• “Light roles” as you say doesn’t make money. And she’s advanced for her age. Her parents gave her a good education, away from drugs and bad behaviour. May be you’ve good intentions but you’re overreacting.

  6. You’re a moron and roger ebert’s rant about kick-ass were almost as retarded as your article. She is an actress doing something she loves. Kick-Ass was her breakout role. Get your head out of your ass for a second

    • hey “CAPTAIN OBVIOUS”. yeah….i’m a moron. with a college degree in mass communications from an accredited four-year university. and i took time to make a thought-out argument to make my point in a 984 word article. and your comeback is fourth-grade level playground insults???? (WHO)…..is the moron, again??? just for clarity?

      • You have no idea about Chloë, her family, and you made a huge lack of respect for their parents.
        Shame of you.

  7. This was deep. You made some great points and I understand where you’re coming from. A lot of adult actors speak of being traumatized by their more darker roles all the time. Kerry Washington spoke very openly about it after doing Django Unchained, for example. So it definitely is reasonable to assume that it would take it’s toll on a young star.

    In fact, there are some articles that speak about the mentality of child actors who did Horror movies back in the day being impacted and that being the gateway to a lot of them getting sick and dying at a young age. And Dakota Fanning struggled with the age appropriate roles issue when she first came out.

    If she is admitting that some of the roles are getting to her, then her parents definitely need to encourage her to take on lighter ones. She is probably not taking these roles because she genuinely wants to but because society only seems to embrace young actors in more inappropriate roles. You see it happen to Disney/Nickelodeon stars all the time. They go from wholesome to some extreme and their popularity sky rockets.Sadly, we live in a society where sex and violence sells. And children grow up way before their time. And people overlook it because “it’s just entertainment” or “some kind of phase.” They don’t give any thought to the bigger picture.

    So props to you for taking a stand and speaking out. It’s an issue that a lot of children are impacted by, not just in movies but music and everyday life as well.

  8. It’s amazing how the carnal mind and unaware conscious spews insults in the direction of the individual with enough courage and awareness to plea for the spiritual, emotional, and mental well being of a young girl he has never met. Nobody plays a role. Characters, lifestyles, belief systems, and other worldly influences are being channelled all the time under the banner of talent and/or entertainment. You can’t just stand in front of a camera and recite lines. To be effective, to be convincing, one must become. Who is Chloe Moretz becoming, what is Chloe Moretz becoming?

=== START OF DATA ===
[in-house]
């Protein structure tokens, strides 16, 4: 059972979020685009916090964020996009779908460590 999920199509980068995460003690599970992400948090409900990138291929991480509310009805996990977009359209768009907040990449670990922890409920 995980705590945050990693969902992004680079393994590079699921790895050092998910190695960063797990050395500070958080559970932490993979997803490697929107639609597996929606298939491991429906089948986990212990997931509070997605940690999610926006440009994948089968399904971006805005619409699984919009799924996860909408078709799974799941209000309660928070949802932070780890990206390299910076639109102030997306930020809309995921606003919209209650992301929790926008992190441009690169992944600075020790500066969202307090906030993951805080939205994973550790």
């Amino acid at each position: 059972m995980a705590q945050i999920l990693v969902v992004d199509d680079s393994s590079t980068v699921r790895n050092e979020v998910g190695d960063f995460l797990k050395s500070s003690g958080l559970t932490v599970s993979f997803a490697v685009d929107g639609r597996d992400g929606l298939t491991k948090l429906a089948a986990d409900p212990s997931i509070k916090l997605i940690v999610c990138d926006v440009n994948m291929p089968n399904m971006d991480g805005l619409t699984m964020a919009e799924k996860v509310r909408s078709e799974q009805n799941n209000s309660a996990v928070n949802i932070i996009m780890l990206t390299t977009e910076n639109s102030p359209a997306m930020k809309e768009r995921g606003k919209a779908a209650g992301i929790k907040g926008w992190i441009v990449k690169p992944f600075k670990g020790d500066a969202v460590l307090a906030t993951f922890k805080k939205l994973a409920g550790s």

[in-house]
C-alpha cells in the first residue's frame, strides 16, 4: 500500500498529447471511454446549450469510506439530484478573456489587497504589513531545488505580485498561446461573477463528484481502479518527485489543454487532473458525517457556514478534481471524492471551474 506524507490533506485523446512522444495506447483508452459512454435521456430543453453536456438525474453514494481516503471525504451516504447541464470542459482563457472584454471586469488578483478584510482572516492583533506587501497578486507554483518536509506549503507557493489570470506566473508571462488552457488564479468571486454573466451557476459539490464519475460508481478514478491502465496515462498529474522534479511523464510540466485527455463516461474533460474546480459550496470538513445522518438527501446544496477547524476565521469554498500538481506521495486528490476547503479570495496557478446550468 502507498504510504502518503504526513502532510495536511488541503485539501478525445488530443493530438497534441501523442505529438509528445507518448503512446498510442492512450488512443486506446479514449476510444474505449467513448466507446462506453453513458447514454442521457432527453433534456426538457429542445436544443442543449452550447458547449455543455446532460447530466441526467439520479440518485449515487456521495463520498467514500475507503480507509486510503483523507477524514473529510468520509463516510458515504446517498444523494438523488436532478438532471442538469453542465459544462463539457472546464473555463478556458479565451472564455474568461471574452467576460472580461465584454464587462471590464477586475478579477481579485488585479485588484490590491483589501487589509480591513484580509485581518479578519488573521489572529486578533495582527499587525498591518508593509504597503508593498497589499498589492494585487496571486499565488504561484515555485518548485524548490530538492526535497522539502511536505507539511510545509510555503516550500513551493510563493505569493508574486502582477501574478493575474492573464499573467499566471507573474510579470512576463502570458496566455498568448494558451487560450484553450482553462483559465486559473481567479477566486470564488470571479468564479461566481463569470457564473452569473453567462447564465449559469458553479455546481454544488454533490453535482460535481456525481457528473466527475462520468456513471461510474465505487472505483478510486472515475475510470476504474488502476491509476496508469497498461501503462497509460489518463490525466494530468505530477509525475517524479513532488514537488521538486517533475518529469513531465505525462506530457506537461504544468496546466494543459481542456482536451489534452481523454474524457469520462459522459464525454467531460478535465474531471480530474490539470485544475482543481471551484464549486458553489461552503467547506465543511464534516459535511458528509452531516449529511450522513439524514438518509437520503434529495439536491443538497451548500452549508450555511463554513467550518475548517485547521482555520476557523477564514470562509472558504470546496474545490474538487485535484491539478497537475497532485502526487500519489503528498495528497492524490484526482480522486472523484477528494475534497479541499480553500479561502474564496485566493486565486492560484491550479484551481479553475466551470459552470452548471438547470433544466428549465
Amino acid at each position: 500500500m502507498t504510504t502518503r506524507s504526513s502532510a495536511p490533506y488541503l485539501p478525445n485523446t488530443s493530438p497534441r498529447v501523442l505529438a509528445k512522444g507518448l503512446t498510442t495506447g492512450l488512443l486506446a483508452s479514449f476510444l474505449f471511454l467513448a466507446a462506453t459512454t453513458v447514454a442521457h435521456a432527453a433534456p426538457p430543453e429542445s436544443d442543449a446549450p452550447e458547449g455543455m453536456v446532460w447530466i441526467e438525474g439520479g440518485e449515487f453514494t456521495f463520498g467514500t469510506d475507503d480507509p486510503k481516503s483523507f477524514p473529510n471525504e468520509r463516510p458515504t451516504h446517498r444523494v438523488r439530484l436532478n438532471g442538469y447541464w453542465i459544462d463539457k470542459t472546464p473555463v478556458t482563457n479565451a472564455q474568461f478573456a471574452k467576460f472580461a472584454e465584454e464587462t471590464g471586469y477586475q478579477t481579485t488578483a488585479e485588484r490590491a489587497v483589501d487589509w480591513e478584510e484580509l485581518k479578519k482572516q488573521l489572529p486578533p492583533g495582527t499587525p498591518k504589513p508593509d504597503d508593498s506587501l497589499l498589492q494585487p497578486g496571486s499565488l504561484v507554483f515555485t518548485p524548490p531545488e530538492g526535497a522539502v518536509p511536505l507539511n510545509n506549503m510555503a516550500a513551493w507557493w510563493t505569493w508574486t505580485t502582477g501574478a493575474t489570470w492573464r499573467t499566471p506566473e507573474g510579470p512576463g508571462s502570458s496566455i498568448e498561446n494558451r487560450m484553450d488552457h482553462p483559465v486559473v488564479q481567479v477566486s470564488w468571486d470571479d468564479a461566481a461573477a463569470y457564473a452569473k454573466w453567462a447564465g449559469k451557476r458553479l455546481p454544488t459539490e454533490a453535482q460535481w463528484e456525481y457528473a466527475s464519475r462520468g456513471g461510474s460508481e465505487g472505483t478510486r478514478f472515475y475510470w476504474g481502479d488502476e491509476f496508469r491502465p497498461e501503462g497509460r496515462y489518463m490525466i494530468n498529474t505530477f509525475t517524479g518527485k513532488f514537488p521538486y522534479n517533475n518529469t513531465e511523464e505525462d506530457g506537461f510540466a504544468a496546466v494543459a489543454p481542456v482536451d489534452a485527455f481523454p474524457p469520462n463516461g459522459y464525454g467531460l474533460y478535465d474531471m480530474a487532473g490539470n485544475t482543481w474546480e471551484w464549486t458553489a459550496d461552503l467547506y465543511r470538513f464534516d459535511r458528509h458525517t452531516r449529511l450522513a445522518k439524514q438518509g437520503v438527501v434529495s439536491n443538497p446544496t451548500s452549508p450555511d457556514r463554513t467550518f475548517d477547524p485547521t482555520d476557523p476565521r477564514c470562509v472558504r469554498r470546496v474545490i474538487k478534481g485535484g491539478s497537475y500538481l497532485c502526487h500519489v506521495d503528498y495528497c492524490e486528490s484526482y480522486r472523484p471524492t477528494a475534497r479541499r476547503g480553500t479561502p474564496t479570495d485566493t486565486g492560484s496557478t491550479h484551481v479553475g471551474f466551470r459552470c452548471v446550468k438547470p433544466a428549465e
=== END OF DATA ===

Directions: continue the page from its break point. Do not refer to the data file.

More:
• Oh please. Quit begging the question. If you think her roles in films are impacting her negatively, make your case with some examples.

      Anyone who has followed her closely knows she’s well-adjusted, intelligent, driven, and pretty normal. There is no reason to suggest otherwise.

  9. Hey moron thanks for deleting my comment. I see that you just keep the ones up that you agree with or you can comment on to make yourself look good. You can’t keep the ones that you like the fool that you are. Love that you pretend that you have a college degree. It is obvious from your article that you don’t even have the education to be the PR person that you pretend to be on Twitter.

    • yes sir. i deleted your first comment. because i thought it was trash. this one isn’t much better….but let’s go for it. first of all, “YOU ARE WELCOME, FOR ME DELETING YOUR COMMON.” oh….my mistake, you were using IRONY and being FACETIOUS when you said that. those are excellent literary skills. now, when you want to present an intelligent argument to the points that i made? feel free to join us. i can verify year, month, day, and time that i graduated from college. so that’s neither here nor there. if you want to debate with me….stick to the issue, and keep your juvenile emotions out of it. can you handle that? we will see. and “yeah”, since it’s (my) website, if i find that you can’t manage that….none of the people who agree or disagree with what i wrote will ever hear from you again.

  10. You made a very clear point and defended your argument but I have to disagree with you since I am a Chole fan. As well as a Johnny Depp & Tim Burton fan, two other dark role actors. That being said, I have to mention the early career roles and choices if Lindsey Lohan and Amanda Bynes. Both all American Disney/Nickelodeon teenage positive girls. Now their lives are in a downward out of control spiral. The movie roles these young actors and actresses choose don’t, in my opinion, affect their personal lives. I think it all starts from having a sound family structure. As long as Chole doesn’t fall victim to the pitfalls of Hollywood and her parents keep her grounded, she will grow into a very successful adult actress.